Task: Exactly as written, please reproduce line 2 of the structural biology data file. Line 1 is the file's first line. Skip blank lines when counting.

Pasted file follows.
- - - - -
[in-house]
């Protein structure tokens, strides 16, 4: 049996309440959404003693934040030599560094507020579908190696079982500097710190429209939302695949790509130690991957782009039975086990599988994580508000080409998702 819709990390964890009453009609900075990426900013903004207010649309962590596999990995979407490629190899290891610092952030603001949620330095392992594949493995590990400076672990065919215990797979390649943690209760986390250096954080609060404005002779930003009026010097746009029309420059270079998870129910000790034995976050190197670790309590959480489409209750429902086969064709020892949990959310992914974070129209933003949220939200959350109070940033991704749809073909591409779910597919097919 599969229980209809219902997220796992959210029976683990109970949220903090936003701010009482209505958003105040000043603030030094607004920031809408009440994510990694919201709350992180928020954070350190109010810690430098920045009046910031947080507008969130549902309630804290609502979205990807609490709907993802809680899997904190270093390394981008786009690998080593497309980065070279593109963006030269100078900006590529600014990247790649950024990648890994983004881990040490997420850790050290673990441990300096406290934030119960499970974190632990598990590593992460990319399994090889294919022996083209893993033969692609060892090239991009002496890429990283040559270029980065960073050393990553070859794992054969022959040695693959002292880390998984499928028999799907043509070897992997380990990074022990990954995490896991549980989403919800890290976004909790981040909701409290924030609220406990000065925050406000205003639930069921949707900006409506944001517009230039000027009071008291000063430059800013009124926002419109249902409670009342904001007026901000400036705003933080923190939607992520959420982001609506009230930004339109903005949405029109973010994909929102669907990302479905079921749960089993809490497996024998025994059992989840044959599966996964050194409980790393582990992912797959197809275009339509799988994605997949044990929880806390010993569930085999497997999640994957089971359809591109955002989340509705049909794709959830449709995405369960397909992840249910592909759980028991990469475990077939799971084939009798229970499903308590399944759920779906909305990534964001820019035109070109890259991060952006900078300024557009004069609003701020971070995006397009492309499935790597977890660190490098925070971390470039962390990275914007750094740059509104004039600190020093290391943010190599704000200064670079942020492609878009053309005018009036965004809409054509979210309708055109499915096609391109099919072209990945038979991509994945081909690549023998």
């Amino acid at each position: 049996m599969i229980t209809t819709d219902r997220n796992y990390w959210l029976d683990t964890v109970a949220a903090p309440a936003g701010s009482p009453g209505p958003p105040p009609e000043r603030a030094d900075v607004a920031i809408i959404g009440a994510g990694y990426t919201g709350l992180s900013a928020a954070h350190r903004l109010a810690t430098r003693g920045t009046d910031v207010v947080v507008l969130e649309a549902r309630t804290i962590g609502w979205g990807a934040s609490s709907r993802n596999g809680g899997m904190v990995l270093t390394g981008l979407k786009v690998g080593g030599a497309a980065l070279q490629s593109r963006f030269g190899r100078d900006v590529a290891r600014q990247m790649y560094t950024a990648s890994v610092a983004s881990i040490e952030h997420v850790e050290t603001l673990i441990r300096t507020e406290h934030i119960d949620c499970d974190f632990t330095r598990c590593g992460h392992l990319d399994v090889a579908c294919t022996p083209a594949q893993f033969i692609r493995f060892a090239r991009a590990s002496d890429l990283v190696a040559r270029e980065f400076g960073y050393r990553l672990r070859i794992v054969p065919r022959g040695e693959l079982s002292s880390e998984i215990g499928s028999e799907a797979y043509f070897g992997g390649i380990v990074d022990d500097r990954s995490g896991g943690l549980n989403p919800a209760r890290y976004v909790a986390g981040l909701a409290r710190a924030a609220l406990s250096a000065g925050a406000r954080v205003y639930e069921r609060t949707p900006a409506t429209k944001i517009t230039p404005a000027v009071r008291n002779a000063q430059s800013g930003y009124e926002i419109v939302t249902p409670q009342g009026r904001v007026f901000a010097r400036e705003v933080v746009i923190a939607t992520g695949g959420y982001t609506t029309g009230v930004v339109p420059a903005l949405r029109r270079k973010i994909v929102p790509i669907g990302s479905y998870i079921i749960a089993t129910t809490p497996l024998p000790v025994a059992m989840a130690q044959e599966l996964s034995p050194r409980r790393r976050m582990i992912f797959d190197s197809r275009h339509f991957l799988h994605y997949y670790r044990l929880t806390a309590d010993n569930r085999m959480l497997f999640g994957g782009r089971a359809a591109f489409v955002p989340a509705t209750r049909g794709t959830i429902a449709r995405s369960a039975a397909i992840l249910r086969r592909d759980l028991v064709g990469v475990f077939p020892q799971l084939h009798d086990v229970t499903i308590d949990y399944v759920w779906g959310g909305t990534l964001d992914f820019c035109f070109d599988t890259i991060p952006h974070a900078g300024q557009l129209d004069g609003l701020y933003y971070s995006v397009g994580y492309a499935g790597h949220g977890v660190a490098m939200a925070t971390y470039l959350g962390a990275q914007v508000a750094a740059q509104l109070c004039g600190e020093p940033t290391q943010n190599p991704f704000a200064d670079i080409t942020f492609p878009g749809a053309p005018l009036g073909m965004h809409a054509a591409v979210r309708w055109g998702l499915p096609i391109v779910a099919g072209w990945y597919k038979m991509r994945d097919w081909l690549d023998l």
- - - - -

């Protein structure tokens, strides 16, 4: 049996309440959404003693934040030599560094507020579908190696079982500097710190429209939302695949790509130690991957782009039975086990599988994580508000080409998702 819709990390964890009453009609900075990426900013903004207010649309962590596999990995979407490629190899290891610092952030603001949620330095392992594949493995590990400076672990065919215990797979390649943690209760986390250096954080609060404005002779930003009026010097746009029309420059270079998870129910000790034995976050190197670790309590959480489409209750429902086969064709020892949990959310992914974070129209933003949220939200959350109070940033991704749809073909591409779910597919097919 599969229980209809219902997220796992959210029976683990109970949220903090936003701010009482209505958003105040000043603030030094607004920031809408009440994510990694919201709350992180928020954070350190109010810690430098920045009046910031947080507008969130549902309630804290609502979205990807609490709907993802809680899997904190270093390394981008786009690998080593497309980065070279593109963006030269100078900006590529600014990247790649950024990648890994983004881990040490997420850790050290673990441990300096406290934030119960499970974190632990598990590593992460990319399994090889294919022996083209893993033969692609060892090239991009002496890429990283040559270029980065960073050393990553070859794992054969022959040695693959002292880390998984499928028999799907043509070897992997380990990074022990990954995490896991549980989403919800890290976004909790981040909701409290924030609220406990000065925050406000205003639930069921949707900006409506944001517009230039000027009071008291000063430059800013009124926002419109249902409670009342904001007026901000400036705003933080923190939607992520959420982001609506009230930004339109903005949405029109973010994909929102669907990302479905079921749960089993809490497996024998025994059992989840044959599966996964050194409980790393582990992912797959197809275009339509799988994605997949044990929880806390010993569930085999497997999640994957089971359809591109955002989340509705049909794709959830449709995405369960397909992840249910592909759980028991990469475990077939799971084939009798229970499903308590399944759920779906909305990534964001820019035109070109890259991060952006900078300024557009004069609003701020971070995006397009492309499935790597977890660190490098925070971390470039962390990275914007750094740059509104004039600190020093290391943010190599704000200064670079942020492609878009053309005018009036965004809409054509979210309708055109499915096609391109099919072209990945038979991509994945081909690549023998």